TAMPA, Fla. — Local and state housing reform activists are calling on Governor Ron DeSantis to push back the eviction moratorium for at least another month. The moratorium is set to expire Wednesday, July 1.
Even if an extension is granted, thousands of Floridians could soon be at risk of losing their homes.
Donald Harper worries that could be the case for his family if he and his wife are forced to dip into their savings much longer. Harper recently was laid off from his job as a chef. He and his wife recently dipped into money they received for their wedding to pay for rent.
“I wonder like where are we going to go because family members their house is full, neighbors’ houses are full. “No one should be put out of their homes because of COVID-19.””
Attorneys have filed more than 3,600 eviction petitions statewide since the COVID-19 crisis, which are frozen for the time being. Now, Tampa Bay non-profit groups worry when evictions begin again, they won’t be able to help everyone with emergency housing.
Christine Long at Metropolitan Ministries in Tampa says they’ve helped a record number of people during the pandemic, but resources will be limited if hundreds of families are displaced all at once.
“It breaks my heart,” Long said with emotion.
Kirk Ray Smith at RCS Pinellas worries about that too.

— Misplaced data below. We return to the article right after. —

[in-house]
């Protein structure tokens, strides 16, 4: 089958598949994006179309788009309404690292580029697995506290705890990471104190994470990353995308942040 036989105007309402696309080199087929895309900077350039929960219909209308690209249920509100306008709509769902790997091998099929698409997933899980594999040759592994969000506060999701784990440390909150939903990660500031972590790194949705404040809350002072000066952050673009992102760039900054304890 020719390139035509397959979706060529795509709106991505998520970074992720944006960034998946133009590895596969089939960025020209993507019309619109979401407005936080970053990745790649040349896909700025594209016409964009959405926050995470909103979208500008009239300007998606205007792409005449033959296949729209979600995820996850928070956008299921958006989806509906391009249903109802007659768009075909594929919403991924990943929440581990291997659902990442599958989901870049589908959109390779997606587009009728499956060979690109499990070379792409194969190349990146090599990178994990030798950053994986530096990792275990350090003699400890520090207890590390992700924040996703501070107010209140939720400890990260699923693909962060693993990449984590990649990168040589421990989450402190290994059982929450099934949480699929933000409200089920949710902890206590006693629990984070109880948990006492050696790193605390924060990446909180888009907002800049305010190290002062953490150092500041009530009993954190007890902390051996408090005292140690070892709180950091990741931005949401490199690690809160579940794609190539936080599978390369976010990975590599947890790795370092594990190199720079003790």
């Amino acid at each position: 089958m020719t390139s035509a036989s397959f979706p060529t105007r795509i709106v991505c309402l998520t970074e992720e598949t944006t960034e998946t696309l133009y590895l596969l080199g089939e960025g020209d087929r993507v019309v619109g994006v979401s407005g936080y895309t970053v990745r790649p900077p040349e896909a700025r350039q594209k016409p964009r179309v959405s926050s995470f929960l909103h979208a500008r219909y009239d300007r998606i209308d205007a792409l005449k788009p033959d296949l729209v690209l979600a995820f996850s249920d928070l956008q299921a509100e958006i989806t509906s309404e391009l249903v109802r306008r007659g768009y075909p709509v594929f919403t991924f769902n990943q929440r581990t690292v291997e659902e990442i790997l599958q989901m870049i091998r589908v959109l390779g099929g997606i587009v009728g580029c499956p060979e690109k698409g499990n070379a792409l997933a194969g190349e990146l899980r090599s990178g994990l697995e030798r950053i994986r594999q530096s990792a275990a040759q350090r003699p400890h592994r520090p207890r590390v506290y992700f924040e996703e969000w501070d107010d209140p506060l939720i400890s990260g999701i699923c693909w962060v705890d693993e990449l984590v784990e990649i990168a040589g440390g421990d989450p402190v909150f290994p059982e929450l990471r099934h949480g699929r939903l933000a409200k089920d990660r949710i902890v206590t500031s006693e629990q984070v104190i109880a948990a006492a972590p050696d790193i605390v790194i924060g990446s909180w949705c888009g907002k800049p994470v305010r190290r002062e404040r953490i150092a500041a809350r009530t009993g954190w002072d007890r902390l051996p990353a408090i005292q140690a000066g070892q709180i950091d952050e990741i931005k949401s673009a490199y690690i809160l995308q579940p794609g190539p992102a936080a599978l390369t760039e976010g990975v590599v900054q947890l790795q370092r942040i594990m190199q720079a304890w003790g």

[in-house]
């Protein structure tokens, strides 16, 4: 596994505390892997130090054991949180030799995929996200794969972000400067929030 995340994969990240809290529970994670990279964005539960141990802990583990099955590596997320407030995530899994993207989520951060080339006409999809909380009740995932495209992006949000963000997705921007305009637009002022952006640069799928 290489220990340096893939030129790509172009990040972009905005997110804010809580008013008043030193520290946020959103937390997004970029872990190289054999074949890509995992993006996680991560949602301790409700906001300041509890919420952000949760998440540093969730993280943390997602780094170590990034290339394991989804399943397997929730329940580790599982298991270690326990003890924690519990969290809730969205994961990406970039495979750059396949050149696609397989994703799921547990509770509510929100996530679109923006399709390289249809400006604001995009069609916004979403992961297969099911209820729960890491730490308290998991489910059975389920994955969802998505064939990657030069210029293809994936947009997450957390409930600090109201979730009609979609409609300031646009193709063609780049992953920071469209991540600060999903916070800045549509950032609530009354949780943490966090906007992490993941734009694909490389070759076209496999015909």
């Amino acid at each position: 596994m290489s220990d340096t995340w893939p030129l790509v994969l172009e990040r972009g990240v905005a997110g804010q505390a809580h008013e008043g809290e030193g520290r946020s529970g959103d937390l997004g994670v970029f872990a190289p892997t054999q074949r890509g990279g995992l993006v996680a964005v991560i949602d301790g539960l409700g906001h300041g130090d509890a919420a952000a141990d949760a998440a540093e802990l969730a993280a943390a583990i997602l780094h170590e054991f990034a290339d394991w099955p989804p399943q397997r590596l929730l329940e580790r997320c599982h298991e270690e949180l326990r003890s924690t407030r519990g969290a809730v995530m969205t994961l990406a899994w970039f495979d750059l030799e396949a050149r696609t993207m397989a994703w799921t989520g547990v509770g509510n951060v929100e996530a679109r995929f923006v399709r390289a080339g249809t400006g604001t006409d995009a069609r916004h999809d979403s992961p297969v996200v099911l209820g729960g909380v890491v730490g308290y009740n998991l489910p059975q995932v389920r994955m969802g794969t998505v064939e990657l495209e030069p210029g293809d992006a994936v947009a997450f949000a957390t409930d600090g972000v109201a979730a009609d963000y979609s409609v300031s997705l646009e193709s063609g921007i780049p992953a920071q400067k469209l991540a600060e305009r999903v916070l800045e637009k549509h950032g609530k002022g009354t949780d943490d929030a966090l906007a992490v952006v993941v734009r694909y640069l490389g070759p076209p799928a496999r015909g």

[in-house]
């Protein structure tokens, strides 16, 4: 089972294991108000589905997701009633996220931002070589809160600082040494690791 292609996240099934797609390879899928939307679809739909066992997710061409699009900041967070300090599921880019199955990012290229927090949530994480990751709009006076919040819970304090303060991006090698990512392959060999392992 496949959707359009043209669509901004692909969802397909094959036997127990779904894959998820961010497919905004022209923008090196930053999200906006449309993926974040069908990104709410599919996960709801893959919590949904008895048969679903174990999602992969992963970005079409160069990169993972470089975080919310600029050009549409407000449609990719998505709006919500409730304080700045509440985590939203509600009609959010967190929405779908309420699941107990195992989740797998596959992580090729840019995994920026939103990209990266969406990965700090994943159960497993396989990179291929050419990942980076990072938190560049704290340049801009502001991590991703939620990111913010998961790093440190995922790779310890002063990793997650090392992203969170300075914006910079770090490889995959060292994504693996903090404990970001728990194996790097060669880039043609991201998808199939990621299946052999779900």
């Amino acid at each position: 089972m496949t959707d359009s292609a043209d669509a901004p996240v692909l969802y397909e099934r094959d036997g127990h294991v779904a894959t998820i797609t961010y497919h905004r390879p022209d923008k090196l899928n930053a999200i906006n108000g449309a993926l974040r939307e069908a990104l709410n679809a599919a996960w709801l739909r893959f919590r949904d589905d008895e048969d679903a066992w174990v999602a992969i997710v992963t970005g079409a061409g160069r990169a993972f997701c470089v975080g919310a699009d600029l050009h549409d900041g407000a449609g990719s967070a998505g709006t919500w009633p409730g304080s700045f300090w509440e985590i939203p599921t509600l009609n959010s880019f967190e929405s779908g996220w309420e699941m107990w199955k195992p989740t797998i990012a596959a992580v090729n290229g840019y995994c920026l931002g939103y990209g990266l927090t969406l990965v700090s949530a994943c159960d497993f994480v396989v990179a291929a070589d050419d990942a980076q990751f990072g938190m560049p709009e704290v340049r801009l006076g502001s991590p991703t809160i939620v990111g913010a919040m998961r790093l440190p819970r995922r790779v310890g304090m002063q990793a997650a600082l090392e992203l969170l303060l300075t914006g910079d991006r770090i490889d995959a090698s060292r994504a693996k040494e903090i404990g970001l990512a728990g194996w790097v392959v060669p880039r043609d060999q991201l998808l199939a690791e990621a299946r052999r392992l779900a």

“Are we going to be overwhelmed? Is it going to be so many cases and so many situations that we can’t keep up and that’s my biggest fear."
Housing activists are asking the governor to extend the moratorium back 90 days, giving people time to land new jobs.
Landlord and president of the Florida Landlord Network Paul Howard says that troubles him.
“If someone came to you and said you have to pay someone’s car payment until the government says you don’t have to pay it anymore how would you feel about that? It’s a serious situation,” Howard explained.
Half of Howard’s 20 tenants stopped paying their rent, leaving him to cover the expense. He says he has tried working with his tenants to get up a payment plan but only 2 of the tenants are working with him.
“Landlords do not have deep pockets as a general rule so it would be very very hard,” he said.
Metropolitan Ministries and RCS Pinellas are working to open more space in shelters and free up money for rental assistance while preparing for the inevitable.
“The hardest thing about our job is turning people away,” Smith said with a sigh.
“Soon there will be a huge influx of folks who can’t pay their rent, haven’t been able to pay it and find they will be evicted. It’s going to be really rough,” Long added.